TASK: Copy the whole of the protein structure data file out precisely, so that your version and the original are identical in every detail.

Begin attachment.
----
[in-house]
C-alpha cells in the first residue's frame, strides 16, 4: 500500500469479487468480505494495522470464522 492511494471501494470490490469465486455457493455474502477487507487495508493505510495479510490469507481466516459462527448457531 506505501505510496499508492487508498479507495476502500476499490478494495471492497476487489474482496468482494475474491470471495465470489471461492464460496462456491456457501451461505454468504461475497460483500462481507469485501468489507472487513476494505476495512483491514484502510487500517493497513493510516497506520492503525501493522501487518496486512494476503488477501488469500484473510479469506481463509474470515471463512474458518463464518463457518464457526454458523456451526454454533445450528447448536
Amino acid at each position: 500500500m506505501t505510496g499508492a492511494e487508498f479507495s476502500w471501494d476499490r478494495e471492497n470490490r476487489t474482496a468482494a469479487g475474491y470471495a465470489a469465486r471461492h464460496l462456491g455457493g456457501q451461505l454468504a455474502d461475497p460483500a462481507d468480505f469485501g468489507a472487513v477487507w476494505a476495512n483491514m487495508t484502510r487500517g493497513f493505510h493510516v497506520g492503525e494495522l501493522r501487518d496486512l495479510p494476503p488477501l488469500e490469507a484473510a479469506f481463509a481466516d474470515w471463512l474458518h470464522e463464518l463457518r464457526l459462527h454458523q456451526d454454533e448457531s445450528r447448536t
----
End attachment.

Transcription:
[in-house]
C-alpha cells in the first residue's frame, strides 16, 4: 500500500469479487468480505494495522470464522 492511494471501494470490490469465486455457493455474502477487507487495508493505510495479510490469507481466516459462527448457531 506505501505510496499508492487508498479507495476502500476499490478494495471492497476487489474482496468482494475474491470471495465470489471461492464460496462456491456457501451461505454468504461475497460483500462481507469485501468489507472487513476494505476495512483491514484502510487500517493497513493510516497506520492503525501493522501487518496486512494476503488477501488469500484473510479469506481463509474470515471463512474458518463464518463457518464457526454458523456451526454454533445450528447448536
Amino acid at each position: 500500500m506505501t505510496g499508492a492511494e487508498f479507495s476502500w471501494d476499490r478494495e471492497n470490490r476487489t474482496a468482494a469479487g475474491y470471495a465470489a469465486r471461492h464460496l462456491g455457493g456457501q451461505l454468504a455474502d461475497p460483500a462481507d468480505f469485501g468489507a472487513v477487507w476494505a476495512n483491514m487495508t484502510r487500517g493497513f493505510h493510516v497506520g492503525e494495522l501493522r501487518d496486512l495479510p494476503p488477501l488469500e490469507a484473510a479469506f481463509a481466516d474470515w471463512l474458518h470464522e463464518l463457518r464457526l459462527h454458523q456451526d454454533e448457531s445450528r447448536t